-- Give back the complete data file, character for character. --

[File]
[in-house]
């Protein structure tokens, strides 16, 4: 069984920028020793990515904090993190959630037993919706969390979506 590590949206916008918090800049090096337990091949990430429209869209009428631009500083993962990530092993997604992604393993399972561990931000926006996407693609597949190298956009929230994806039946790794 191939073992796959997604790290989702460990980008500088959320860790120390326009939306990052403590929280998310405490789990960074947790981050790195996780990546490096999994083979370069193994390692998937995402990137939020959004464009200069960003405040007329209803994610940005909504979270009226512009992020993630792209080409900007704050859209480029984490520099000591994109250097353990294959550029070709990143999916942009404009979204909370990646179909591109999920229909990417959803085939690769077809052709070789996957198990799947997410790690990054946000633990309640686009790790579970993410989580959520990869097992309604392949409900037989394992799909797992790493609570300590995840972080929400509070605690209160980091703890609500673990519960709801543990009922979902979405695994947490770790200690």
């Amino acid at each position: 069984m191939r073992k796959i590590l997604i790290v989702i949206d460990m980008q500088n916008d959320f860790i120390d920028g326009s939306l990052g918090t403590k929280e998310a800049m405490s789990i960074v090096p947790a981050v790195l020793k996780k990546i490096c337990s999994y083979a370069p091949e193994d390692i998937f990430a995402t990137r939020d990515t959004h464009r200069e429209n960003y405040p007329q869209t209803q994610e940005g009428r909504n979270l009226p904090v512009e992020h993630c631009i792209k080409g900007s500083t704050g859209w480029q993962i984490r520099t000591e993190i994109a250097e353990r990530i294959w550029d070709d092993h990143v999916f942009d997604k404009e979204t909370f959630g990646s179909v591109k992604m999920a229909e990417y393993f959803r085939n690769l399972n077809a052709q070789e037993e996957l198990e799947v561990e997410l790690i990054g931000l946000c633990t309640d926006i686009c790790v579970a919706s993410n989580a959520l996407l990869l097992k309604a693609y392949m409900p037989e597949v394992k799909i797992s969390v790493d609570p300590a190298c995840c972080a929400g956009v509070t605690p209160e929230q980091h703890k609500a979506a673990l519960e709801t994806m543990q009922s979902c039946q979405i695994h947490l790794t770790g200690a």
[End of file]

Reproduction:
[in-house]
């Protein structure tokens, strides 16, 4: 069984920028020793990515904090993190959630037993919706969390979506 590590949206916008918090800049090096337990091949990430429209869209009428631009500083993962990530092993997604992604393993399972561990931000926006996407693609597949190298956009929230994806039946790794 191939073992796959997604790290989702460990980008500088959320860790120390326009939306990052403590929280998310405490789990960074947790981050790195996780990546490096999994083979370069193994390692998937995402990137939020959004464009200069960003405040007329209803994610940005909504979270009226512009992020993630792209080409900007704050859209480029984490520099000591994109250097353990294959550029070709990143999916942009404009979204909370990646179909591109999920229909990417959803085939690769077809052709070789996957198990799947997410790690990054946000633990309640686009790790579970993410989580959520990869097992309604392949409900037989394992799909797992790493609570300590995840972080929400509070605690209160980091703890609500673990519960709801543990009922979902979405695994947490770790200690």
């Amino acid at each position: 069984m191939r073992k796959i590590l997604i790290v989702i949206d460990m980008q500088n916008d959320f860790i120390d920028g326009s939306l990052g918090t403590k929280e998310a800049m405490s789990i960074v090096p947790a981050v790195l020793k996780k990546i490096c337990s999994y083979a370069p091949e193994d390692i998937f990430a995402t990137r939020d990515t959004h464009r200069e429209n960003y405040p007329q869209t209803q994610e940005g009428r909504n979270l009226p904090v512009e992020h993630c631009i792209k080409g900007s500083t704050g859209w480029q993962i984490r520099t000591e993190i994109a250097e353990r990530i294959w550029d070709d092993h990143v999916f942009d997604k404009e979204t909370f959630g990646s179909v591109k992604m999920a229909e990417y393993f959803r085939n690769l399972n077809a052709q070789e037993e996957l198990e799947v561990e997410l790690i990054g931000l946000c633990t309640d926006i686009c790790v579970a919706s993410n989580a959520l996407l990869l097992k309604a693609y392949m409900p037989e597949v394992k799909i797992s969390v790493d609570p300590a190298c995840c972080a929400g956009v509070t605690p209160e929230q980091h703890k609500a979506a673990l519960e709801t994806m543990q009922s979902c039946q979405i695994h947490l790794t770790g200690a």